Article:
Belfast night sounds.Common enough these days, God knows, but over here on this part of the docks it was as quiet as the grave. Only the gurgle of water amongst the wharf pilings to accompany me as I moved along the cobbled street past a row of warehouses.
I didn’t see a soul, which was hardly surprising for it was the sort of place to be hurried through if it had to be visited at all and they’d obviously had their troubles.
Most of the street-lamps were smashed, a warehouse a little further on had been burnt to the ground, and at one point rubble and broken gkss carpeted the street.
I picked my way through and found what I was looking for on the next corner, a large Victorian public house, the light in its windows the first sign of life I’d seen in the whole area.
The name was etched in acid on the frosted glass panel by the entrance: Cohan’s Select Bar. An arguable point from the look of the place, but I pushed open the door and went in anyway.
I found myself in a long narrow room, the far end shrouded in shadow. There was a small coal fire on the left, two or three tables and some chairs, and not much else except the old marble-topped bar with a mirror behind it that must have been quite something when clipper ships still used Belfast docks. Now it was cracked in a dozen places, the gold leaf on the ornate frame flaking away to reveal cheap plaster. As used by life as the man who leaned against die beer pumps reading a newspaper.
He looked older than he probably was, but that would be the drink if the breath on him was anything to go by. The neck above the collarless shirt was seamed with dirt and he scratched the stubble on his chin nervously as he watched me approach.
He managed a smile when I was close enough. ‘Good night to you, sir. And what’s it to be?’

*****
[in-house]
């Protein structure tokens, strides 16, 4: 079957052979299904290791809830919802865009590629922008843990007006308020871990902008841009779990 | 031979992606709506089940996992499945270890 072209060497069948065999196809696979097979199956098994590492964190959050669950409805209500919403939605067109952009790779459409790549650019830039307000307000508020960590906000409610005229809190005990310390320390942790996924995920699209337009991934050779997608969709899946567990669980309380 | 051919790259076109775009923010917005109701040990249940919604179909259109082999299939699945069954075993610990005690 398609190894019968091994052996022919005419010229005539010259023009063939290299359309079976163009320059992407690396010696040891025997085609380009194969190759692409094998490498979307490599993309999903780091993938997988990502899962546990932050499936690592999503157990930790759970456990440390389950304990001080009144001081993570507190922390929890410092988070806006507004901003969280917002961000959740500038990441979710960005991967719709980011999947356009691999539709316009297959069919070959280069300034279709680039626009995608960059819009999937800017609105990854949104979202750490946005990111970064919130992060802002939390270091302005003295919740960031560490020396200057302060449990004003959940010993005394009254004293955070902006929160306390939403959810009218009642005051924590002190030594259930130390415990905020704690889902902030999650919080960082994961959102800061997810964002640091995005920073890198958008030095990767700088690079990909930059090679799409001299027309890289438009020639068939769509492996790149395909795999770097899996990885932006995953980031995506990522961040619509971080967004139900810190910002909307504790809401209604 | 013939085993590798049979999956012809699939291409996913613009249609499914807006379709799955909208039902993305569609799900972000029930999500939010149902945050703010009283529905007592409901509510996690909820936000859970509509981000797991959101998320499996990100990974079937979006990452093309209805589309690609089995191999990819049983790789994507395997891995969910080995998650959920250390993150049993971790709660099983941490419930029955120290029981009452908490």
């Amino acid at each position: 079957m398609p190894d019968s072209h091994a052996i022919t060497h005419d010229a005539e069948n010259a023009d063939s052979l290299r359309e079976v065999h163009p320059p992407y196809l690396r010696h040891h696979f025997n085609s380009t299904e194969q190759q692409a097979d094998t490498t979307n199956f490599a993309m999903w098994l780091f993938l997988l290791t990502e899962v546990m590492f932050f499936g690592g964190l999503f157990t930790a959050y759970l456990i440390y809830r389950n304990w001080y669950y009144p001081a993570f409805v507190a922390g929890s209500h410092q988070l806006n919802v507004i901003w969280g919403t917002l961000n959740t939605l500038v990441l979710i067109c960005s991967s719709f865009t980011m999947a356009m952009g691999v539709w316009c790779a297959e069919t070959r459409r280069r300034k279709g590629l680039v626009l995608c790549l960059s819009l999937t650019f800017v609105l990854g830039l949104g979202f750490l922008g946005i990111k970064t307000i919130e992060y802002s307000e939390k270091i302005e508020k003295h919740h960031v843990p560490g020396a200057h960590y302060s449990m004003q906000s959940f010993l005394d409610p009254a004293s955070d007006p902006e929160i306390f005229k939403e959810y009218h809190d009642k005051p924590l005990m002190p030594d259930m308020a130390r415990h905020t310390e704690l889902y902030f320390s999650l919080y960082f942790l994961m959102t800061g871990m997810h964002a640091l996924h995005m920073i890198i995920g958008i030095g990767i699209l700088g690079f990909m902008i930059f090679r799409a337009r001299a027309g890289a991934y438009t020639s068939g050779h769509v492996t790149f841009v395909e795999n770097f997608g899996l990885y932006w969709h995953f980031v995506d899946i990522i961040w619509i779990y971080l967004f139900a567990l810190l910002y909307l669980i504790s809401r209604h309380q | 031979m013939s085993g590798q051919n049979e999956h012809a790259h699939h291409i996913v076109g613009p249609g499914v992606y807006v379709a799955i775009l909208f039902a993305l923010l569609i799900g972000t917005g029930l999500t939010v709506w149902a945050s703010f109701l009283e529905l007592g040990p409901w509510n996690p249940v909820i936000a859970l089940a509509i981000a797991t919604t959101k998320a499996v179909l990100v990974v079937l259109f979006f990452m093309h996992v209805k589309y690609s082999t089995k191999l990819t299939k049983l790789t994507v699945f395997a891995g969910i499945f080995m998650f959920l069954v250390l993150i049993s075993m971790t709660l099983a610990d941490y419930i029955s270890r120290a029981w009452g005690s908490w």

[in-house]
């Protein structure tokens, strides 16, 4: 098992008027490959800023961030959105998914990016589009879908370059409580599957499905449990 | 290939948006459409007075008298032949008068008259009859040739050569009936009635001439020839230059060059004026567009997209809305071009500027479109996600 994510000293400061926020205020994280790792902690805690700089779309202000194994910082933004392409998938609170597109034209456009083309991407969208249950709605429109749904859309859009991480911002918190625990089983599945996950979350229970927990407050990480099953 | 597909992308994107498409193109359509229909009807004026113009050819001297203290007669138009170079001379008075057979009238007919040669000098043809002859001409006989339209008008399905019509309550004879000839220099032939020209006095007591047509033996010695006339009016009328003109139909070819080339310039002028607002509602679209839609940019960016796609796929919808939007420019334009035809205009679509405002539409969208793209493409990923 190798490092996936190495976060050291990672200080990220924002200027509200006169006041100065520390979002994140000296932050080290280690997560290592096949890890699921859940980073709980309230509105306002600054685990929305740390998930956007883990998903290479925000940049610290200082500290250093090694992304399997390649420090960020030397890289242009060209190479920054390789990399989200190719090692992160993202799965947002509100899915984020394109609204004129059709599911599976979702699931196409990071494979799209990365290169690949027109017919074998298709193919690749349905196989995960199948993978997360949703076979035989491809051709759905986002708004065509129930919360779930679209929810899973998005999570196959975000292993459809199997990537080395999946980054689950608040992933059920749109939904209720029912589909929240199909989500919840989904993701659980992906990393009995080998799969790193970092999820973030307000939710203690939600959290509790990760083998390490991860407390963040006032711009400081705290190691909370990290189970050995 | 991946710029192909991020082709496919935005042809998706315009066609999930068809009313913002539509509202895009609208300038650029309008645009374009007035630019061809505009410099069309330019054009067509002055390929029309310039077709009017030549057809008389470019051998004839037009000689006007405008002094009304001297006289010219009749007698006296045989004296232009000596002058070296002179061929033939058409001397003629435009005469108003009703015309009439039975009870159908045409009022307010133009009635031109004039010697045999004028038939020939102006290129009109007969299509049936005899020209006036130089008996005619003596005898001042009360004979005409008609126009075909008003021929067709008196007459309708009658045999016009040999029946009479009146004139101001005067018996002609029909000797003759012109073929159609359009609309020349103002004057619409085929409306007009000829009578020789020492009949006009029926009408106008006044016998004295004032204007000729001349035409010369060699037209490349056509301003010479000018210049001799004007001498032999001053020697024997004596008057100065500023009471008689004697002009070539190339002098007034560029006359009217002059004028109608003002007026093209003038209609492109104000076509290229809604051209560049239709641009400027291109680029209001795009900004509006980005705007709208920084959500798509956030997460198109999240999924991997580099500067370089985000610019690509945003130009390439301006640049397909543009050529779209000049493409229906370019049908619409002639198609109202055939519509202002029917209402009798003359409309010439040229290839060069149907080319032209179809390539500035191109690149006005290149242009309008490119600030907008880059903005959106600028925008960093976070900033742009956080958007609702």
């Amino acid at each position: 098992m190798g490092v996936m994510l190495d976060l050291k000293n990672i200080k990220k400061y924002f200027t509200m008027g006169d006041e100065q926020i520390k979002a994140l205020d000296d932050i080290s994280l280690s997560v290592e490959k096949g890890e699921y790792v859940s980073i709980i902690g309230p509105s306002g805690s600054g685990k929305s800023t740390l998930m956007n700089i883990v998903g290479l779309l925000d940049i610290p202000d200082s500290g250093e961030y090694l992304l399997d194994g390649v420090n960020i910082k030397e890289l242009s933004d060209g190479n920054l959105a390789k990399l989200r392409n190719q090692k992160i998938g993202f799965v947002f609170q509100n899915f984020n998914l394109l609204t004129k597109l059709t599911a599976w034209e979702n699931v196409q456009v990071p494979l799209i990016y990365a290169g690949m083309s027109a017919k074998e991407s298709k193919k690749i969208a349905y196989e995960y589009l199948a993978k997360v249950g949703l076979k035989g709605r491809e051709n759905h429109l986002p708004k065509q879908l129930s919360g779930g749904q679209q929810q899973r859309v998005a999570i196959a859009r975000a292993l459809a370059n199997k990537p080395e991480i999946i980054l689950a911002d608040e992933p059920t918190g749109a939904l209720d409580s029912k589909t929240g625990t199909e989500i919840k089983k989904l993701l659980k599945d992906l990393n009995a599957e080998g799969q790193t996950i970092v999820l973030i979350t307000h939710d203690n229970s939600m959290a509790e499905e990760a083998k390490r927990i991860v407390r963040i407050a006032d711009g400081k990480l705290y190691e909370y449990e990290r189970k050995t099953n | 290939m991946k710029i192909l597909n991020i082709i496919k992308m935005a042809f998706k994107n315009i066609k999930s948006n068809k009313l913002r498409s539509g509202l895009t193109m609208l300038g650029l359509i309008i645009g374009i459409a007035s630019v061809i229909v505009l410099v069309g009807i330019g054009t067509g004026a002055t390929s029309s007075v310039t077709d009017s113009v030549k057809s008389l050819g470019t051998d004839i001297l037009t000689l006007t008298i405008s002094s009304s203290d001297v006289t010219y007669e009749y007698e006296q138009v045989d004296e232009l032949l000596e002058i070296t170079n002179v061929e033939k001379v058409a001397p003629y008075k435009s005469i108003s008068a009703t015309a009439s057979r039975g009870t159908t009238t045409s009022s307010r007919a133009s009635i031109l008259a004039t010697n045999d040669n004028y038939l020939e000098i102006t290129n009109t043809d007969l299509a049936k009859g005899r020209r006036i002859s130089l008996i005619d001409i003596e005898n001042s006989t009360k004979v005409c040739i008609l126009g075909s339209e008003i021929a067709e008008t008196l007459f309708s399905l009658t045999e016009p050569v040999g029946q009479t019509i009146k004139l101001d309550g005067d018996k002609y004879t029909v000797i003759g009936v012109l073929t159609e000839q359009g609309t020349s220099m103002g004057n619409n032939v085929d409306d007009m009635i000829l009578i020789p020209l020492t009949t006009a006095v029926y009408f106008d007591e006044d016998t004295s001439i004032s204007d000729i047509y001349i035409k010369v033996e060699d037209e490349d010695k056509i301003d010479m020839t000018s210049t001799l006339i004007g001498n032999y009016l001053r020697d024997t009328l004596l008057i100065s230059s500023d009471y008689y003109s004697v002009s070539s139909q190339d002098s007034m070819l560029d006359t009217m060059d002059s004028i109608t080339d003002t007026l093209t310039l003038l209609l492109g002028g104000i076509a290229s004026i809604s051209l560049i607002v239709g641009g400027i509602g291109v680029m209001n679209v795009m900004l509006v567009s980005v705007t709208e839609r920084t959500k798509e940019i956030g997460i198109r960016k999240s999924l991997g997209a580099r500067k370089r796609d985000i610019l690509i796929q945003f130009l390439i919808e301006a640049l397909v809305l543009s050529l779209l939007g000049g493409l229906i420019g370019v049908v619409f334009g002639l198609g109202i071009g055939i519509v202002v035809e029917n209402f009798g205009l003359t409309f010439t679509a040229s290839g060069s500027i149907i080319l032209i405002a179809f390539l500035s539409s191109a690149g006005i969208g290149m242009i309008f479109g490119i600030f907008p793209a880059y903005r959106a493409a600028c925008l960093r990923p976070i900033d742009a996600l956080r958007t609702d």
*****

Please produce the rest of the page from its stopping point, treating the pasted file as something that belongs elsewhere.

‘Oh, a Jameson, I think,’ I said. ‘A krge one. The kind of night for it.’
He went very still, staring at me, mouth gaping a little and he was no longer smiling.
‘English, is it?’ he whispered.
That’s right. Another of those fascist beasts from across
the water, although I suppose that depends upon which side you’re on.’
I put a cigarette in my mouth and he produced a box of matches hastily and gave me a light, his hands shaking. I held his wrist to steady the flame.
‘You’re quiet enough in here in all conscience. Where is everybody ?’
There was a movement behind me, the softest of footfalls, wind over grass in a forest at nightfall, no more than that. Someone said quietly, ‘And who but a fool would be abroad at night in times like these when he could be safe home, Major?’
He had emerged from the shadows at the end of the room, hands deep in the pockets of a dark blue double-breasted Melton overcoat of a kind much favoured by undertakers, the collar turned up about his neck.
Five foot two or three at the most, I took him for little more than a boy in years at least, although the white devil’s face on him beneath the peak of the tweed cap, the dark eyes that seemed perpetually fixed on eternity, hinted at something more. A soul in torment if ever I’d seen one.
‘You’re a long way from Kerry,’ I said.
‘And how would you be knowing that?’
‘I mind the accent, isn’t that what they say ? My mother, God rest her, was from Stradballa.’
Something moved in his eyes then. Surprise, I suppose, although I was to learn that he seldom responded with any kind of emotion to anything. In any event, before he could reply, a voice called softly from the shadows, ‘Bring the major down here, Binnie.’
There was a row of wooden booths, each with its own frosted glass door to ensure privacy, another relic of Victorian times. A young woman sat at a table in the end
one. She wore an old trenchcoat and headscarf, but it was difficult to see much more than that.